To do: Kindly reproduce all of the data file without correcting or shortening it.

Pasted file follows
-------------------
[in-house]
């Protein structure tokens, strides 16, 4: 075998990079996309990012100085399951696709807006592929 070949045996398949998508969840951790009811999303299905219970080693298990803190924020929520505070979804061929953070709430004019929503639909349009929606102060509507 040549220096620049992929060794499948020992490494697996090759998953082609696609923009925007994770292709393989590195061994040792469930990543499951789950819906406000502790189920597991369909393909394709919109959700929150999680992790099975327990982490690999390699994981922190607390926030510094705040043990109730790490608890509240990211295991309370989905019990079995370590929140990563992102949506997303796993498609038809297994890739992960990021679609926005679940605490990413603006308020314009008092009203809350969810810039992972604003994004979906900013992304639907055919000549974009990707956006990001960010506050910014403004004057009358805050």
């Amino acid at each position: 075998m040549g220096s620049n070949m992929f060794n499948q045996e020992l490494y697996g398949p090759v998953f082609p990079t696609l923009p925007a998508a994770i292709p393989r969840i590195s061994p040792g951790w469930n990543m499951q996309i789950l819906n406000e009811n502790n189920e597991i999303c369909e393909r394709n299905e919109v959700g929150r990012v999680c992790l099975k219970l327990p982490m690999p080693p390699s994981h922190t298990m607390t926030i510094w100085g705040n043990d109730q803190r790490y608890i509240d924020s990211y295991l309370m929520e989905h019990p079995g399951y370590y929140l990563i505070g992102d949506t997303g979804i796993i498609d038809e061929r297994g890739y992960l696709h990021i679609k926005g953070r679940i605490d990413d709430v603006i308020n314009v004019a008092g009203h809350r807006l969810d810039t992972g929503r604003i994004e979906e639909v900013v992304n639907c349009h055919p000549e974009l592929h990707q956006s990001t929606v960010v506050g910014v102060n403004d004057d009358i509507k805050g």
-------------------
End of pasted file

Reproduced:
[in-house]
């Protein structure tokens, strides 16, 4: 075998990079996309990012100085399951696709807006592929 070949045996398949998508969840951790009811999303299905219970080693298990803190924020929520505070979804061929953070709430004019929503639909349009929606102060509507 040549220096620049992929060794499948020992490494697996090759998953082609696609923009925007994770292709393989590195061994040792469930990543499951789950819906406000502790189920597991369909393909394709919109959700929150999680992790099975327990982490690999390699994981922190607390926030510094705040043990109730790490608890509240990211295991309370989905019990079995370590929140990563992102949506997303796993498609038809297994890739992960990021679609926005679940605490990413603006308020314009008092009203809350969810810039992972604003994004979906900013992304639907055919000549974009990707956006990001960010506050910014403004004057009358805050």
């Amino acid at each position: 075998m040549g220096s620049n070949m992929f060794n499948q045996e020992l490494y697996g398949p090759v998953f082609p990079t696609l923009p925007a998508a994770i292709p393989r969840i590195s061994p040792g951790w469930n990543m499951q996309i789950l819906n406000e009811n502790n189920e597991i999303c369909e393909r394709n299905e919109v959700g929150r990012v999680c992790l099975k219970l327990p982490m690999p080693p390699s994981h922190t298990m607390t926030i510094w100085g705040n043990d109730q803190r790490y608890i509240d924020s990211y295991l309370m929520e989905h019990p079995g399951y370590y929140l990563i505070g992102d949506t997303g979804i796993i498609d038809e061929r297994g890739y992960l696709h990021i679609k926005g953070r679940i605490d990413d709430v603006i308020n314009v004019a008092g009203h809350r807006l969810d810039t992972g929503r604003i994004e979906e639909v900013v992304n639907c349009h055919p000549e974009l592929h990707q956006s990001t929606v960010v506050g910014v102060n403004d004057d009358i509507k805050g």